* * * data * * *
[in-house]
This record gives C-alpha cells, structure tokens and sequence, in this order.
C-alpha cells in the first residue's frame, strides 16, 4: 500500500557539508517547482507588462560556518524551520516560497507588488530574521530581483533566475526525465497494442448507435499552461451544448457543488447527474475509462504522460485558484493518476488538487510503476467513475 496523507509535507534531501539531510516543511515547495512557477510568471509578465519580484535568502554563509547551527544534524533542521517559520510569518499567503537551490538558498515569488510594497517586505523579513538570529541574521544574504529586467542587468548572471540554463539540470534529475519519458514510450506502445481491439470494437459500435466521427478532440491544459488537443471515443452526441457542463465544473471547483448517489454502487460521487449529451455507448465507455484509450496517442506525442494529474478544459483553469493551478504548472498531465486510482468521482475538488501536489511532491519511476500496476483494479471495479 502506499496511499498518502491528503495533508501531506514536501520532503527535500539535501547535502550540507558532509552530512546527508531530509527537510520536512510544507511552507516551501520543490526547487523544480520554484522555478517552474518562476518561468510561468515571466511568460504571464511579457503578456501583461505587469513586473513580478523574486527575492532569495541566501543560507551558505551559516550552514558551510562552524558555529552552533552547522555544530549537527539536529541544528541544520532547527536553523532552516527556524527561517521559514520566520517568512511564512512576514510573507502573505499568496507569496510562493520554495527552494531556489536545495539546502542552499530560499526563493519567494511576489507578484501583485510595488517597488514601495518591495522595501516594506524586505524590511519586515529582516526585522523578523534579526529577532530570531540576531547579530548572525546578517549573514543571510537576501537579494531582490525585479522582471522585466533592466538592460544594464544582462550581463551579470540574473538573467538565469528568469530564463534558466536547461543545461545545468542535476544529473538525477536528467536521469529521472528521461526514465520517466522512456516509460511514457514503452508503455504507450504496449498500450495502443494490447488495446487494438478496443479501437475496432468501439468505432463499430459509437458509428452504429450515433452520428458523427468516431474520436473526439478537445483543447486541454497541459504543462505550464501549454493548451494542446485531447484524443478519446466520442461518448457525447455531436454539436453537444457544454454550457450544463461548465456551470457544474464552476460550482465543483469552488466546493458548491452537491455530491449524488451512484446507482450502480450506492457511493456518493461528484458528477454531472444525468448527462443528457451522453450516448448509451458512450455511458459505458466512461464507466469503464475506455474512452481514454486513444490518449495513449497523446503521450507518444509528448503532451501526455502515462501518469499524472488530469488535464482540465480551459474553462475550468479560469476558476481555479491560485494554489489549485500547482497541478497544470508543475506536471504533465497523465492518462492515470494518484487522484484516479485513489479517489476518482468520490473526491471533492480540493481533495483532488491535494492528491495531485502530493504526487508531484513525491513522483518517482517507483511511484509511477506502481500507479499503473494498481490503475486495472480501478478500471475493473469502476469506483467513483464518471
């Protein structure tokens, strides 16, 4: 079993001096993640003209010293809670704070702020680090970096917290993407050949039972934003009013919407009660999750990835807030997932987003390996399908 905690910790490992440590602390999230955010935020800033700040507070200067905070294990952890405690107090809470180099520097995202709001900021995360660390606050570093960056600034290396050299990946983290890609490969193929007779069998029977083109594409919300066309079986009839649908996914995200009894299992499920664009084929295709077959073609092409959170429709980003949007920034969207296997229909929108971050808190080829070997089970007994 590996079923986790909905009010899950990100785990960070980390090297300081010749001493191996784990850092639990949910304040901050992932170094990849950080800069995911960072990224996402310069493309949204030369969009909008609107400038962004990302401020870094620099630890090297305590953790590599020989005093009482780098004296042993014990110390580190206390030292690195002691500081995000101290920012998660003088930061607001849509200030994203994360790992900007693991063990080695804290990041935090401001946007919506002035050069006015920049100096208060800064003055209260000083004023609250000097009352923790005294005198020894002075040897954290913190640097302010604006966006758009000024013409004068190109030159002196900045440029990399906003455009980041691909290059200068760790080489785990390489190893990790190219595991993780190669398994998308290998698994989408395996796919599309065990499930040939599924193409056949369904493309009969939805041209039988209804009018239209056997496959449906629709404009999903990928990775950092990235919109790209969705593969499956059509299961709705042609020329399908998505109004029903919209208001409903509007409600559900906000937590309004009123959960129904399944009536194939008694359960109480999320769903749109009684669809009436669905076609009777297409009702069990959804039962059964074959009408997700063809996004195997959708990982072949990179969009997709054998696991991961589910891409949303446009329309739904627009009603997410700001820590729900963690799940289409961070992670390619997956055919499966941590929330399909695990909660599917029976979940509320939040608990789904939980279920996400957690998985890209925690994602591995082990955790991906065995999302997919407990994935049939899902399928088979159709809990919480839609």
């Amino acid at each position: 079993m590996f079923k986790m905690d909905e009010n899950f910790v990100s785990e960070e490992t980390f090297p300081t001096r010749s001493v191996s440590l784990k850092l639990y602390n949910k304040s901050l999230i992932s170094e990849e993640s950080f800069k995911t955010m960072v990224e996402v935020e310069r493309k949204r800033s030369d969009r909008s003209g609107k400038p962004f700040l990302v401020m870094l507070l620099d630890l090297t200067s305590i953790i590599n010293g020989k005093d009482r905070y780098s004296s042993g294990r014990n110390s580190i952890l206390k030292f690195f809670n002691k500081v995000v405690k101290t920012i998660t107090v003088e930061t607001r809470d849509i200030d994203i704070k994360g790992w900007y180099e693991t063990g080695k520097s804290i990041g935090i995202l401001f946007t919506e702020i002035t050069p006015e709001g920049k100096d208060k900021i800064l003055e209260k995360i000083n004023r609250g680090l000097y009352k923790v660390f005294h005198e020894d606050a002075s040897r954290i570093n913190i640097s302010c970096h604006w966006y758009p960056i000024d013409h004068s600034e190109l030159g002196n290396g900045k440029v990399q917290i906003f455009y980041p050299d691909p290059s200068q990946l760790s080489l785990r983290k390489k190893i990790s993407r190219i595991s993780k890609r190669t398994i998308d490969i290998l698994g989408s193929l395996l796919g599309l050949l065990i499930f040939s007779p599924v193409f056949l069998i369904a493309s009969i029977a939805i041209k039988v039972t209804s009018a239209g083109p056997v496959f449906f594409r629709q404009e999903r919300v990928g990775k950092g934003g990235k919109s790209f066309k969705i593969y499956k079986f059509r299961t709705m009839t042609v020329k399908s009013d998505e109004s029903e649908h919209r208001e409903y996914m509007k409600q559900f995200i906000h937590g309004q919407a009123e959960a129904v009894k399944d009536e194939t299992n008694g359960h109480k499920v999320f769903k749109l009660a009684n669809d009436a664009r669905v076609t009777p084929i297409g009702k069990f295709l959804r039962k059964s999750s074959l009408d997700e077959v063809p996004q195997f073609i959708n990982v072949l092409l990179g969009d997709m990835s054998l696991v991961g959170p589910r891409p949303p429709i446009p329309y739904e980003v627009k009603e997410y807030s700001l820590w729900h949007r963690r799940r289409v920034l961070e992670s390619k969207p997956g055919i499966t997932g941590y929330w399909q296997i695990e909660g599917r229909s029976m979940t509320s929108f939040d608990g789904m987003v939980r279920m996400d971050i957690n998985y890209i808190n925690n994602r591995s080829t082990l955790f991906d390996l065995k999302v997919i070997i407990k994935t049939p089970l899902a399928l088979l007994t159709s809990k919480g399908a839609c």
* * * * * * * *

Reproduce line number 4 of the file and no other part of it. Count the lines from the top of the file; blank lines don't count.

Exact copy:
């Protein structure tokens, strides 16, 4: 079993001096993640003209010293809670704070702020680090970096917290993407050949039972934003009013919407009660999750990835807030997932987003390996399908 905690910790490992440590602390999230955010935020800033700040507070200067905070294990952890405690107090809470180099520097995202709001900021995360660390606050570093960056600034290396050299990946983290890609490969193929007779069998029977083109594409919300066309079986009839649908996914995200009894299992499920664009084929295709077959073609092409959170429709980003949007920034969207296997229909929108971050808190080829070997089970007994 590996079923986790909905009010899950990100785990960070980390090297300081010749001493191996784990850092639990949910304040901050992932170094990849950080800069995911960072990224996402310069493309949204030369969009909008609107400038962004990302401020870094620099630890090297305590953790590599020989005093009482780098004296042993014990110390580190206390030292690195002691500081995000101290920012998660003088930061607001849509200030994203994360790992900007693991063990080695804290990041935090401001946007919506002035050069006015920049100096208060800064003055209260000083004023609250000097009352923790005294005198020894002075040897954290913190640097302010604006966006758009000024013409004068190109030159002196900045440029990399906003455009980041691909290059200068760790080489785990390489190893990790190219595991993780190669398994998308290998698994989408395996796919599309065990499930040939599924193409056949369904493309009969939805041209039988209804009018239209056997496959449906629709404009999903990928990775950092990235919109790209969705593969499956059509299961709705042609020329399908998505109004029903919209208001409903509007409600559900906000937590309004009123959960129904399944009536194939008694359960109480999320769903749109009684669809009436669905076609009777297409009702069990959804039962059964074959009408997700063809996004195997959708990982072949990179969009997709054998696991991961589910891409949303446009329309739904627009009603997410700001820590729900963690799940289409961070992670390619997956055919499966941590929330399909695990909660599917029976979940509320939040608990789904939980279920996400957690998985890209925690994602591995082990955790991906065995999302997919407990994935049939899902399928088979159709809990919480839609």